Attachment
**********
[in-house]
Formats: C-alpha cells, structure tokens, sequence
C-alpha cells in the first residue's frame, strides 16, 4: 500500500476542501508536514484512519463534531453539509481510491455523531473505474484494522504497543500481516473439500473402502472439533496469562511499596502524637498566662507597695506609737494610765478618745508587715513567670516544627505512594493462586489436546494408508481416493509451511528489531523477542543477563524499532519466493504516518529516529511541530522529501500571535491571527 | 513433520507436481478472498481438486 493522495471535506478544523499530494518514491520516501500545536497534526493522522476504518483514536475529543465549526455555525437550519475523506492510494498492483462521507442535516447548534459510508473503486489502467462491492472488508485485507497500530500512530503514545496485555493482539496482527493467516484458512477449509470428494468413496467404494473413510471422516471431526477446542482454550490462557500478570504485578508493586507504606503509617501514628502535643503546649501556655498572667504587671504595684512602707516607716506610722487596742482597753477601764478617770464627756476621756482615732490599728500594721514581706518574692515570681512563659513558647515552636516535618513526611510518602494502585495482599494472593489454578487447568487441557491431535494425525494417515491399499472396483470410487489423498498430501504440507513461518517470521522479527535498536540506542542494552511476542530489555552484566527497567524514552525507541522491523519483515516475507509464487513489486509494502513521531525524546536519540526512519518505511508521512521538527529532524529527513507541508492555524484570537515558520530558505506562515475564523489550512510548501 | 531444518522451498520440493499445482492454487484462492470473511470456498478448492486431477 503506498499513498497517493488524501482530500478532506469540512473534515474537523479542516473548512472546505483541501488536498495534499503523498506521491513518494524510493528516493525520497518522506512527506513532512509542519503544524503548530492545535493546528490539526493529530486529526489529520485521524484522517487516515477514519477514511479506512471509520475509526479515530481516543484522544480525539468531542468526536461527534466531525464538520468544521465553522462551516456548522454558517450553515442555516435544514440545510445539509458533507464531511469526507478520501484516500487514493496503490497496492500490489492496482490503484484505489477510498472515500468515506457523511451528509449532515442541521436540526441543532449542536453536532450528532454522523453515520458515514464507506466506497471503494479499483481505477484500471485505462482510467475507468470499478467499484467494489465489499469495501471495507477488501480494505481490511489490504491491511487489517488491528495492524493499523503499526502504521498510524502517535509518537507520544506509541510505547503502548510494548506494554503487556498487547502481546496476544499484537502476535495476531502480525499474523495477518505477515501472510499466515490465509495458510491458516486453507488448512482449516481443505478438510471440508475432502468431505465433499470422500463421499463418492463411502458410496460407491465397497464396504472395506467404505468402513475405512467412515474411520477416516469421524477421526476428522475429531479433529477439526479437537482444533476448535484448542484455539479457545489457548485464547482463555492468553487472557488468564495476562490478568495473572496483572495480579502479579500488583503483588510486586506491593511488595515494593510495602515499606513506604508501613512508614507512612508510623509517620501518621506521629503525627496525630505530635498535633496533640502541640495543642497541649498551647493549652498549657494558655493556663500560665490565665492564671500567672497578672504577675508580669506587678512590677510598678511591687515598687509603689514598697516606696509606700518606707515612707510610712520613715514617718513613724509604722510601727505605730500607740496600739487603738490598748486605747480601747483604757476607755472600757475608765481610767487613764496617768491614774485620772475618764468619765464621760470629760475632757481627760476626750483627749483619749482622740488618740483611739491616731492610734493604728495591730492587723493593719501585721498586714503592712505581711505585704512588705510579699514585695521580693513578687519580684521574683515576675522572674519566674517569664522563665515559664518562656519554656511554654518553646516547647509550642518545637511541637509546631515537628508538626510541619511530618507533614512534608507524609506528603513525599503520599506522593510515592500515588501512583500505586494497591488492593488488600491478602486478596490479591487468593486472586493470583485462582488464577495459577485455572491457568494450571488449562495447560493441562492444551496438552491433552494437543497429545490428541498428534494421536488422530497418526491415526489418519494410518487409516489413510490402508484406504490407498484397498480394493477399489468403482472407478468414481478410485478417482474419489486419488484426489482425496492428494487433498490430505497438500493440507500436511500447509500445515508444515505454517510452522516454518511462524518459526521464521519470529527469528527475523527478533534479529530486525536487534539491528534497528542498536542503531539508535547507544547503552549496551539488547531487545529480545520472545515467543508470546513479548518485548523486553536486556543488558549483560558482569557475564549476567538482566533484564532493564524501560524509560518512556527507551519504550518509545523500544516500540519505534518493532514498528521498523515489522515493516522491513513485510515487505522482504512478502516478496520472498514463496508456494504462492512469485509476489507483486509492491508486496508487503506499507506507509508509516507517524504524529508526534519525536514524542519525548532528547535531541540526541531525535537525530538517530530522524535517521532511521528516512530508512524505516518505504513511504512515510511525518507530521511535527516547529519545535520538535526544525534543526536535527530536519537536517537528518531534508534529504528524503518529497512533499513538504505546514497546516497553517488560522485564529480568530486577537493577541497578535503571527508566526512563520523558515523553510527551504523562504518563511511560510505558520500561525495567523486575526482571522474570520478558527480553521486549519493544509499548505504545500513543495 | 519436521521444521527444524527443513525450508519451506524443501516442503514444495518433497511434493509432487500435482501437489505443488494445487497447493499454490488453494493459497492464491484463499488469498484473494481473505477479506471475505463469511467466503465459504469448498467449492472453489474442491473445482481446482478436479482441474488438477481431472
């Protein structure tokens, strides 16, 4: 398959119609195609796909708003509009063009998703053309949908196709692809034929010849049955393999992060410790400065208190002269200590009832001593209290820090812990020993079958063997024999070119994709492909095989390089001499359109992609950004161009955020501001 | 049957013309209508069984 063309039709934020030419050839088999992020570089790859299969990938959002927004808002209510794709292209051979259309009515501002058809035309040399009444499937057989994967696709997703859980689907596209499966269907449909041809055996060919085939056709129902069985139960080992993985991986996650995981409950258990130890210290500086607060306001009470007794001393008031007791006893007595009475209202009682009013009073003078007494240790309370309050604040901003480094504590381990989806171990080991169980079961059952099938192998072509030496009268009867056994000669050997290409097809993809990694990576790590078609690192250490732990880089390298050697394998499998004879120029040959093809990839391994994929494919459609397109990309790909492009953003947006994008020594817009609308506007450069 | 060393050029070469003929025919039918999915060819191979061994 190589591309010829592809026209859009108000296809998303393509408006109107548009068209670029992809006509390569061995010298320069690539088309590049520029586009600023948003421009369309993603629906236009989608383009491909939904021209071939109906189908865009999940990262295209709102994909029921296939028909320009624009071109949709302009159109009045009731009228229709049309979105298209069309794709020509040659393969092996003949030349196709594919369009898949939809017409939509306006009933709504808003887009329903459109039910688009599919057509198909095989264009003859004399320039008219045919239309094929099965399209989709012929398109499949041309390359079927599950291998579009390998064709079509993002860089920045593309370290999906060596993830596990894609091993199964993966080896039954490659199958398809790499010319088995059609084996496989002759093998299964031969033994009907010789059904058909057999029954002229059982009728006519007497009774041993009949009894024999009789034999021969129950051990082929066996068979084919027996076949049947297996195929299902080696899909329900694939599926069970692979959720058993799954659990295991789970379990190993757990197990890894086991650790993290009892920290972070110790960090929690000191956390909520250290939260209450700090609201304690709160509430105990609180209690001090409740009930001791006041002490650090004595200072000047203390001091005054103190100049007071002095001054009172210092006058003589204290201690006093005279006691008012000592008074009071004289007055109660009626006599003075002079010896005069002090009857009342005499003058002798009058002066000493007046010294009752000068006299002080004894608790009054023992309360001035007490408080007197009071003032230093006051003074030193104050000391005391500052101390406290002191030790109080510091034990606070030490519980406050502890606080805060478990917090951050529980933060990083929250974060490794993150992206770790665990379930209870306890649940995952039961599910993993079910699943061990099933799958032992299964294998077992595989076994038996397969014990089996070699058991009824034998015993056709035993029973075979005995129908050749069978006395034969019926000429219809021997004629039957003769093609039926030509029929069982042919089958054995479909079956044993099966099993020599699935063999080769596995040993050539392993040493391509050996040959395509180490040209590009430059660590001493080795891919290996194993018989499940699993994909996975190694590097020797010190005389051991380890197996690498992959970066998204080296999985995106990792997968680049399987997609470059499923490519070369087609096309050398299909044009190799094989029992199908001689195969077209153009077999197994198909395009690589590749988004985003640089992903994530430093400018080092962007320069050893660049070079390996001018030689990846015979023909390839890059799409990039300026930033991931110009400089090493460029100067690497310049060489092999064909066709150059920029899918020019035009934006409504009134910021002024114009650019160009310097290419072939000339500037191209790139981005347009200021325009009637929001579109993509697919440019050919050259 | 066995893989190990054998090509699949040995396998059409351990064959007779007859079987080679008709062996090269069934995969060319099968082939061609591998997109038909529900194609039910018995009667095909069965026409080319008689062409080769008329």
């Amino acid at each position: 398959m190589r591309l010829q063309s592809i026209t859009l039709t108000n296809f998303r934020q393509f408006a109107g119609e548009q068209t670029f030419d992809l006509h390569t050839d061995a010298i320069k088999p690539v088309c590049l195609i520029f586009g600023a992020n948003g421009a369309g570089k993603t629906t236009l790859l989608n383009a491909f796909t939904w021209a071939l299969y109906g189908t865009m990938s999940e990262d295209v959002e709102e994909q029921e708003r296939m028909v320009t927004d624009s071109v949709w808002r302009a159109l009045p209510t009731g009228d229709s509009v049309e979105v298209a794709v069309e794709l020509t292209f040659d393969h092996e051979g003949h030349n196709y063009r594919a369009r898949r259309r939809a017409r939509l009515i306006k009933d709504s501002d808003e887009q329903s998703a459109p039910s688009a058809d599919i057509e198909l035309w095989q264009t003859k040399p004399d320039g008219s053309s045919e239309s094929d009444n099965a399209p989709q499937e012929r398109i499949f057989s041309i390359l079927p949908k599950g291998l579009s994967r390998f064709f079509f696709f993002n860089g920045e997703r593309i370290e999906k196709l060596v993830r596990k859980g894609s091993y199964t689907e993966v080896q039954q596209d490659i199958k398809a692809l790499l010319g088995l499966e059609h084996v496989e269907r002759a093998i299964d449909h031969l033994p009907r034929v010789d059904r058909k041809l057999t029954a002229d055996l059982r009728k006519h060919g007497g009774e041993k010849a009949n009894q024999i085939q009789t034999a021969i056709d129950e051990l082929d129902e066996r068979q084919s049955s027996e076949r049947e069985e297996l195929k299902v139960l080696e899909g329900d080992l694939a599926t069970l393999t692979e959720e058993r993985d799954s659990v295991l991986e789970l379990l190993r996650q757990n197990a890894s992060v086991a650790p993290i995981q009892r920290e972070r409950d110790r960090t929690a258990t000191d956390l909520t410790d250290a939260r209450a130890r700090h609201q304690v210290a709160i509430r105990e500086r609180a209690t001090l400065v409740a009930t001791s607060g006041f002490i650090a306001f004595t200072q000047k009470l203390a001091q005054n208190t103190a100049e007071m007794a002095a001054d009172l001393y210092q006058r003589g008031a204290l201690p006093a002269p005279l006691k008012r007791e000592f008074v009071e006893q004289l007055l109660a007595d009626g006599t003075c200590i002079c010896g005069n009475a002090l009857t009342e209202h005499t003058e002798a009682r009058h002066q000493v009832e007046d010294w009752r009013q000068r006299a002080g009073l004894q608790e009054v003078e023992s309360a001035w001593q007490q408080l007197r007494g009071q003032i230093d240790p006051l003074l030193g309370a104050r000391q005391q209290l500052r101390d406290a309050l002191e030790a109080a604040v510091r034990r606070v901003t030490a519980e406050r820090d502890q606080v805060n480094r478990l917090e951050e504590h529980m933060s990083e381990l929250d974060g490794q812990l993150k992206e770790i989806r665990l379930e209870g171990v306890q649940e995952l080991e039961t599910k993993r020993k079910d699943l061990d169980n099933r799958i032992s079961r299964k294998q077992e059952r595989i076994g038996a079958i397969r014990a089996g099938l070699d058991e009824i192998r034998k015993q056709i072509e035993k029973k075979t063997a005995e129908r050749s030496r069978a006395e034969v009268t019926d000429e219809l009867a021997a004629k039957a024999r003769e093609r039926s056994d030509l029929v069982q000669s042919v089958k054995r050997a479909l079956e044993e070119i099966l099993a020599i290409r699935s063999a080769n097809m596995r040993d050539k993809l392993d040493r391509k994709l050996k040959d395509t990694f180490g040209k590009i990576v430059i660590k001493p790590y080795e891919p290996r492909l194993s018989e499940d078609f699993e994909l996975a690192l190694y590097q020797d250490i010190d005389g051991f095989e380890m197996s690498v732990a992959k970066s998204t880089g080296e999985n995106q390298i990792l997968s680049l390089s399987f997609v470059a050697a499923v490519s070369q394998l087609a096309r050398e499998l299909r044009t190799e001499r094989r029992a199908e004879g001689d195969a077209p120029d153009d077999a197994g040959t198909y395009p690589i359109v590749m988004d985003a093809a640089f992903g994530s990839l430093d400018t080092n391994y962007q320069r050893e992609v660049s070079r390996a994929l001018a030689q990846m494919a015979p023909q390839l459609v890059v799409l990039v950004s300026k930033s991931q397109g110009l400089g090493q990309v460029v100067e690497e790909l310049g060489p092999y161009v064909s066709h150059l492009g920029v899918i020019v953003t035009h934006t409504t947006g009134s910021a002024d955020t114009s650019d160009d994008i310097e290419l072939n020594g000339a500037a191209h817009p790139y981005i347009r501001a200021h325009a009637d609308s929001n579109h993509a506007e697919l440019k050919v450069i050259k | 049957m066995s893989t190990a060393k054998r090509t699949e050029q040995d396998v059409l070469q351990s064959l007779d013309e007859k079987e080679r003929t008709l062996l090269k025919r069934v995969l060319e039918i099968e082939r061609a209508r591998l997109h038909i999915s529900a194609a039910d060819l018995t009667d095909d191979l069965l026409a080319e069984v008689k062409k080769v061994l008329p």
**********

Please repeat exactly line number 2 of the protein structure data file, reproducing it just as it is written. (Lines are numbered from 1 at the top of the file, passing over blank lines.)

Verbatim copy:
Formats: C-alpha cells, structure tokens, sequence